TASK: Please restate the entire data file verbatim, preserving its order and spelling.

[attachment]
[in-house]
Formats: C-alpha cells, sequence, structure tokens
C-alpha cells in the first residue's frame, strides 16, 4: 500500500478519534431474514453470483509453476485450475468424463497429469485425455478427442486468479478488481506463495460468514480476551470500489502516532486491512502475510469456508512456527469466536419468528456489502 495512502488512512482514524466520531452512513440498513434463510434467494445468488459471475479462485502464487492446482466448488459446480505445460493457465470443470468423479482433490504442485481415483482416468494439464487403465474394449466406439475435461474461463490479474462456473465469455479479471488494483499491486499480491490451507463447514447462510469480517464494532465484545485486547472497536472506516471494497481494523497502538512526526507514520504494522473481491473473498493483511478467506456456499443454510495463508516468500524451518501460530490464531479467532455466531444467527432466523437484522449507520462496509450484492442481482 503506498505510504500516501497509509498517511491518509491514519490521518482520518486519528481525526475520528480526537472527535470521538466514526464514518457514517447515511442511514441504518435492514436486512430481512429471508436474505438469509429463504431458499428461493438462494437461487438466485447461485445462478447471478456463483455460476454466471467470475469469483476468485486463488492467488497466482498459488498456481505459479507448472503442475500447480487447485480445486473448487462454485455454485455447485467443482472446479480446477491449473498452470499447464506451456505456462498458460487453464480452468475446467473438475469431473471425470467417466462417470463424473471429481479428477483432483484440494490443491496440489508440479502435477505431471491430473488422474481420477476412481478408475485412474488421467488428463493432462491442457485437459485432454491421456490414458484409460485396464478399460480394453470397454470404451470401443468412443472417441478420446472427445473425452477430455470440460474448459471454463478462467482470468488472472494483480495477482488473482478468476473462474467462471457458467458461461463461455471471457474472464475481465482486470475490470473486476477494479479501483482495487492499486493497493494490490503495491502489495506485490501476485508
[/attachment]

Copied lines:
[in-house]
Formats: C-alpha cells, sequence, structure tokens
C-alpha cells in the first residue's frame, strides 16, 4: 500500500478519534431474514453470483509453476485450475468424463497429469485425455478427442486468479478488481506463495460468514480476551470500489502516532486491512502475510469456508512456527469466536419468528456489502 495512502488512512482514524466520531452512513440498513434463510434467494445468488459471475479462485502464487492446482466448488459446480505445460493457465470443470468423479482433490504442485481415483482416468494439464487403465474394449466406439475435461474461463490479474462456473465469455479479471488494483499491486499480491490451507463447514447462510469480517464494532465484545485486547472497536472506516471494497481494523497502538512526526507514520504494522473481491473473498493483511478467506456456499443454510495463508516468500524451518501460530490464531479467532455466531444467527432466523437484522449507520462496509450484492442481482 503506498505510504500516501497509509498517511491518509491514519490521518482520518486519528481525526475520528480526537472527535470521538466514526464514518457514517447515511442511514441504518435492514436486512430481512429471508436474505438469509429463504431458499428461493438462494437461487438466485447461485445462478447471478456463483455460476454466471467470475469469483476468485486463488492467488497466482498459488498456481505459479507448472503442475500447480487447485480445486473448487462454485455454485455447485467443482472446479480446477491449473498452470499447464506451456505456462498458460487453464480452468475446467473438475469431473471425470467417466462417470463424473471429481479428477483432483484440494490443491496440489508440479502435477505431471491430473488422474481420477476412481478408475485412474488421467488428463493432462491442457485437459485432454491421456490414458484409460485396464478399460480394453470397454470404451470401443468412443472417441478420446472427445473425452477430455470440460474448459471454463478462467482470468488472472494483480495477482488473482478468476473462474467462471457458467458461461463461455471471457474472464475481465482486470475490470473486476477494479479501483482495487492499486493497493494490490503495491502489495506485490501476485508